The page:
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Governments are increasingly assessing the effects of their policies and effectiveness of public institutions, and competition agencies are no exception. This factsheet was elaborated to help competition agencies advocate their work. It contains evidence on the links between competition and macro-economic outcomes.
The Toolkit helps governments to eliminate barriers to competition by providing a method for identifying unnecessary restraints on market activities and developing alternative, less restrictive measures that still achieve government policy objectives.
The Romanian government and the OECD are working together to assess the costs and benefits of regulations restricting competition in the food processing, transport and construction sectors and to propose specific recommendations for change.
Governments everywhere are increasingly interested in assessing the effects of their policies and the effectiveness of public institutions. Competition policy is no exception. Competition agencies affect the economy by taking decisions on cases under competition law. With their governments, they can influence market competition in the economy more widely through policy interventions.
Food processing and retail chains often give rise to competition issues, especially due to trends of high and volatile commodity prices. Competition issues in the food chain industry have been discussed by the OECD Competition Committee.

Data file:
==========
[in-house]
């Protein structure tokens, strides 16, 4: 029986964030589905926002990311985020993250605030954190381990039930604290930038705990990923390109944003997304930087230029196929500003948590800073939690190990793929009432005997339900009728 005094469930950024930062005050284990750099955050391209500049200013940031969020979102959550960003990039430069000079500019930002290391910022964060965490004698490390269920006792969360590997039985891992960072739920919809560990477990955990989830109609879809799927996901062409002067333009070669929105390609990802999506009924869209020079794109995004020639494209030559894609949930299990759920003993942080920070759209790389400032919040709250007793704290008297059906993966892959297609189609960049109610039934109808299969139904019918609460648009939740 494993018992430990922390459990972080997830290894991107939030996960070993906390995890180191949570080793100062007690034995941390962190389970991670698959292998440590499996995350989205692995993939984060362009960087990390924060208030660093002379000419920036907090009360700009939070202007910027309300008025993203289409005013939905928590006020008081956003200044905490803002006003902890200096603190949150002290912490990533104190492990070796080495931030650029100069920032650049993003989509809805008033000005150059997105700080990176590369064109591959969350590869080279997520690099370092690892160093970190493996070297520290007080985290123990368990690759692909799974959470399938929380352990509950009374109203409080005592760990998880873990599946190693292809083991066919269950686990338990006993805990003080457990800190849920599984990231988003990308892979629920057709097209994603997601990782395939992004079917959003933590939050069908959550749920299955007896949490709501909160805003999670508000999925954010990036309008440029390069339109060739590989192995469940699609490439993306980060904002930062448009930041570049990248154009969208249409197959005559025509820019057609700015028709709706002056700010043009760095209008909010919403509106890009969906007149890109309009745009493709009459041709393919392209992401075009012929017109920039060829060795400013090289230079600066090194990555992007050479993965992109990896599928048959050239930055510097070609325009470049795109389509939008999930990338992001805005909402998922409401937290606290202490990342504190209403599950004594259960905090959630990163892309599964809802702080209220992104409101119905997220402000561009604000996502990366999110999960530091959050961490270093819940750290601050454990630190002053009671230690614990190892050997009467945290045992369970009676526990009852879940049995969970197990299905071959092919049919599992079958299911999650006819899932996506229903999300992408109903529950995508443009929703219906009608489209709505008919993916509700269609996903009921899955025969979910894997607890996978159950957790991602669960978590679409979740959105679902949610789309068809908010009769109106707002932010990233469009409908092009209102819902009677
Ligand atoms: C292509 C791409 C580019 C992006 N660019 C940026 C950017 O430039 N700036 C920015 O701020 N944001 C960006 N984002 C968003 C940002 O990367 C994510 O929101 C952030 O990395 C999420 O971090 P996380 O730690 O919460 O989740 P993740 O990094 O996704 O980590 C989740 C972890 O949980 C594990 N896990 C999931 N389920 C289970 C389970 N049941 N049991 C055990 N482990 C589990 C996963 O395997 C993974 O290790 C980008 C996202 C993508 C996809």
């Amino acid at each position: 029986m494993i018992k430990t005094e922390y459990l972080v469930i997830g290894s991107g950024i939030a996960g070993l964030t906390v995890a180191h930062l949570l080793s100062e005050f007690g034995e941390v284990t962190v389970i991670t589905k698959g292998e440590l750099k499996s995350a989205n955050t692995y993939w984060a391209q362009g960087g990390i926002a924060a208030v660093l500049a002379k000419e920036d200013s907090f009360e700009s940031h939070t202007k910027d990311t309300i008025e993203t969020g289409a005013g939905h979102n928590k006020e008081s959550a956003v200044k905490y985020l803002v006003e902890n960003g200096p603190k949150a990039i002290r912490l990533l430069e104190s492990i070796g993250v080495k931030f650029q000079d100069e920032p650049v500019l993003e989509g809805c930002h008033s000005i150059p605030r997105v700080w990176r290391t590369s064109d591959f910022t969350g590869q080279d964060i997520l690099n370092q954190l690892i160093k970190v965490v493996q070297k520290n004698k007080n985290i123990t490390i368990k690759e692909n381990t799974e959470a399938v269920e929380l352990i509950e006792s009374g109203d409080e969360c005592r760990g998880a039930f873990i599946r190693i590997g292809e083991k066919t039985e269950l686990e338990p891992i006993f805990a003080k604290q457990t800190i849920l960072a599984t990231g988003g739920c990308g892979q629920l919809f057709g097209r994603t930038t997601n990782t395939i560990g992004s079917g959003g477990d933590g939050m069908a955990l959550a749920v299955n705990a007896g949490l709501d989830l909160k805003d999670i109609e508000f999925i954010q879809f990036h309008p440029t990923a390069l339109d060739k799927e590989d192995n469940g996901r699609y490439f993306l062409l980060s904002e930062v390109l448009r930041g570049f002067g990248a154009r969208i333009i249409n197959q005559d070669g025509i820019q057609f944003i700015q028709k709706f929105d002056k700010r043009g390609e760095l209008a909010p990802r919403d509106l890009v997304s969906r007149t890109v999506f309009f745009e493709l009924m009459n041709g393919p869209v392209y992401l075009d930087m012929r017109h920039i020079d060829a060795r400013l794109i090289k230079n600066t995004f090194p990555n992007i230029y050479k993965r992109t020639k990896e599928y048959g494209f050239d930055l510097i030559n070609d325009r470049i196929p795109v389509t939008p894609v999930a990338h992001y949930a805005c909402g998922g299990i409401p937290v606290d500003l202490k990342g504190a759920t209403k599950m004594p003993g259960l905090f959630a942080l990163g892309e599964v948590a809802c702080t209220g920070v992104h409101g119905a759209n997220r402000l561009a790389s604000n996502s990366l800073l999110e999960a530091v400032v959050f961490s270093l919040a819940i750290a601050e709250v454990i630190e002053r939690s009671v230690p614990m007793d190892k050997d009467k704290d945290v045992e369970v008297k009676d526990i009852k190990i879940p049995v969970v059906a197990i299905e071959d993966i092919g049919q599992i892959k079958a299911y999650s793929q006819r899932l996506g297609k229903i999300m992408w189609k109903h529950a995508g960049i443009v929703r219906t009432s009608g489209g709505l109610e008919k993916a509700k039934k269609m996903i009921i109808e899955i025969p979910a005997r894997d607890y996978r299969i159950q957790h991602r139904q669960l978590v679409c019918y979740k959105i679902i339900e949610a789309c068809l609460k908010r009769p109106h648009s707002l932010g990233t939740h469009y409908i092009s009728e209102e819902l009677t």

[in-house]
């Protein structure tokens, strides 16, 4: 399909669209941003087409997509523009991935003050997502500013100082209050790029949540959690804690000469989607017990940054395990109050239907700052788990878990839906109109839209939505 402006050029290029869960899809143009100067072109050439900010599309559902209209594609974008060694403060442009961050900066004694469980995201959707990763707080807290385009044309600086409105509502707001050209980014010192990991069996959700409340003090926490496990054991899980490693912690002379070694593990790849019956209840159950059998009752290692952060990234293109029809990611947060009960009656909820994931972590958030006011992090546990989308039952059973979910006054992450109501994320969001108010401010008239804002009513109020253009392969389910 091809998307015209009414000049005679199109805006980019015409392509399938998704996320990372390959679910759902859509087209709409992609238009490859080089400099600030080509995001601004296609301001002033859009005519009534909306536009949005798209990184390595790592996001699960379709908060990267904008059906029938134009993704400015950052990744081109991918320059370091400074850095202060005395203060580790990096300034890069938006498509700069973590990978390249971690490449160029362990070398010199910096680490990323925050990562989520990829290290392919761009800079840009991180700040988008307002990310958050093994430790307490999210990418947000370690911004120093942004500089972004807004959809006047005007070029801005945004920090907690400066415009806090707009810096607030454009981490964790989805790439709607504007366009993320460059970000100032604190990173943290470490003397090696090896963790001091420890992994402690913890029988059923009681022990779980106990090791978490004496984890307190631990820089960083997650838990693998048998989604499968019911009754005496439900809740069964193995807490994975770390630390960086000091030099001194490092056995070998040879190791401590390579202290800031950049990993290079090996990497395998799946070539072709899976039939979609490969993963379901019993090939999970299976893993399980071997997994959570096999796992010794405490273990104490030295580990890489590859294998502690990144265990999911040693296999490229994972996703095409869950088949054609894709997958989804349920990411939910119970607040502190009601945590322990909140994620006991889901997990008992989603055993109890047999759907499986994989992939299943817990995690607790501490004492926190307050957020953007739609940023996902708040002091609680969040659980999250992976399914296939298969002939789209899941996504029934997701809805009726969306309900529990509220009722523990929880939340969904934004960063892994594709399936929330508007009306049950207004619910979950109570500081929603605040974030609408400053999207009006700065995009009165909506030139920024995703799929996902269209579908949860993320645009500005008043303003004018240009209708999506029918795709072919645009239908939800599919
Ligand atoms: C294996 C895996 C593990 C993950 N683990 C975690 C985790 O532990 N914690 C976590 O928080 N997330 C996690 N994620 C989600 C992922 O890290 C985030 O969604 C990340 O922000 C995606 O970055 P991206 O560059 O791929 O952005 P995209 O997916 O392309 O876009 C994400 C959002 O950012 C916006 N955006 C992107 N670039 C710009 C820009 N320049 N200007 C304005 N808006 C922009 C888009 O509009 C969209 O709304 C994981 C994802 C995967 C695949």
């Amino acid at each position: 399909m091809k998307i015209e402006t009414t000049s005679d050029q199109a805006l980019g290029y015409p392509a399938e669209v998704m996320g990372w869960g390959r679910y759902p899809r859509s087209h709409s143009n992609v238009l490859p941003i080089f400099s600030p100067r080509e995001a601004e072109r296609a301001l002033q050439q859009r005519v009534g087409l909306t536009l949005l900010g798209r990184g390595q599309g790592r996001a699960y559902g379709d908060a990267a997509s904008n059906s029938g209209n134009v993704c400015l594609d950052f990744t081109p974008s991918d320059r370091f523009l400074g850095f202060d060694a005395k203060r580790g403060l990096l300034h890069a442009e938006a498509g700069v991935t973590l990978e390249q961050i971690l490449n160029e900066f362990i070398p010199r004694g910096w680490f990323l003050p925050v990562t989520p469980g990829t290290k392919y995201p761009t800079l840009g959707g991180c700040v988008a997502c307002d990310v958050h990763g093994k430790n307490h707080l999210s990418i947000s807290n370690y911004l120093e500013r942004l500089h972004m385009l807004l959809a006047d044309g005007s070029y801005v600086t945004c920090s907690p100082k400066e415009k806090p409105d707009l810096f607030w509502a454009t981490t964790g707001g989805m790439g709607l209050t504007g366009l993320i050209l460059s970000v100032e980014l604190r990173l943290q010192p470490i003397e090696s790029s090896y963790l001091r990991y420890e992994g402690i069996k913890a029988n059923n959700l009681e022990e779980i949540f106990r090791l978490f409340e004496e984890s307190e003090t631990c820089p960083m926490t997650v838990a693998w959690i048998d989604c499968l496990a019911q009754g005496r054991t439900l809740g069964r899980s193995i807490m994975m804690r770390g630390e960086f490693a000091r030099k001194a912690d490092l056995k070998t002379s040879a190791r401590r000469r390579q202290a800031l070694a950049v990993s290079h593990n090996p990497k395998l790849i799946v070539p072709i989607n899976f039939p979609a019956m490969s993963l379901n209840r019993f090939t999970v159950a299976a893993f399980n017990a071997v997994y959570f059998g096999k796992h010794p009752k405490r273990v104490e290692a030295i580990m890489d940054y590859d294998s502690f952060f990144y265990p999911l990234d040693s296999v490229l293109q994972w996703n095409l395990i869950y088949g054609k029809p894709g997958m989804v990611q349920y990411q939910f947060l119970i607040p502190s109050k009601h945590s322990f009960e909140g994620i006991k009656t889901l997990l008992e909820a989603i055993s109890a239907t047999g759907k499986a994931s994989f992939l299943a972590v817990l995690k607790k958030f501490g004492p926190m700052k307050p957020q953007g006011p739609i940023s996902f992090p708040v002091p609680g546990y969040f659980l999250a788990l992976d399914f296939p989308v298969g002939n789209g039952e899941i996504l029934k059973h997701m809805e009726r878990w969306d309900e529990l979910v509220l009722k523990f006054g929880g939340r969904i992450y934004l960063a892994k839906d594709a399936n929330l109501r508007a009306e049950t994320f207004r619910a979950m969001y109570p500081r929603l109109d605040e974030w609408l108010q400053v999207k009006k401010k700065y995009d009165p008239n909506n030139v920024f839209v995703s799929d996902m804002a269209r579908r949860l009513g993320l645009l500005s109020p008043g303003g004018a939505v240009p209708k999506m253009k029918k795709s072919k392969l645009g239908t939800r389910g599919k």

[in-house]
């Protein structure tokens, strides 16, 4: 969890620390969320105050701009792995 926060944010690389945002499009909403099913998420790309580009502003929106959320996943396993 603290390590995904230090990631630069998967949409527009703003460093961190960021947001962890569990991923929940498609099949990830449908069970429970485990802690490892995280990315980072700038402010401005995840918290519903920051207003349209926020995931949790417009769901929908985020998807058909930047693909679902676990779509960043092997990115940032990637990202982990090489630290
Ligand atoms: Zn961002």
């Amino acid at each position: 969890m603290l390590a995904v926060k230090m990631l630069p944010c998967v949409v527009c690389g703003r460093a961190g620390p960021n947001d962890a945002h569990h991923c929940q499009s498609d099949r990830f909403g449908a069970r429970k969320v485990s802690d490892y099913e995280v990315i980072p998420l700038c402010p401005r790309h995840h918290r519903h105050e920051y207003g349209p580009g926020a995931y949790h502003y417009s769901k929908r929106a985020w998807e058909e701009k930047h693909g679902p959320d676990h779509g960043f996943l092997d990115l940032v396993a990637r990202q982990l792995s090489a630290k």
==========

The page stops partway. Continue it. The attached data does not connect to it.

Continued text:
View the list of future key competition activities fostered by the OECD Competition Committee, its working parties, international forums and regional centres for competition.
Globalisation has brought a much more international dimension to competition law. This paper presents evidence of the complexity of co-operation between competition agencies and the likely challenges they will encounter in the future to enforce competition law and co-operate effectively.
Globalisation, the increasing significance of emerging economies, the borderless nature of the growing digital economy, and the proliferation of competition regimes have caused a significant increase in the complexity of cross-border competition law enforcement co-operation. The OECD and its Competition Committee take a leading role in shaping the framework for international co-operation among competition enforcement agencies.
The OECD works on advancing consumer finance protection through informed choice that includes disclosure, transparency and education; protection from fraud, abuse and errors; and, recourse and advocacy.
Access reviews on competition law and policy in Latin American countries conducted by the IDB and the OECD. Countries covered are Argentina, Brazil, Chile, Colombia, El Salvador, Honduras, Mexico, Panama and Peru.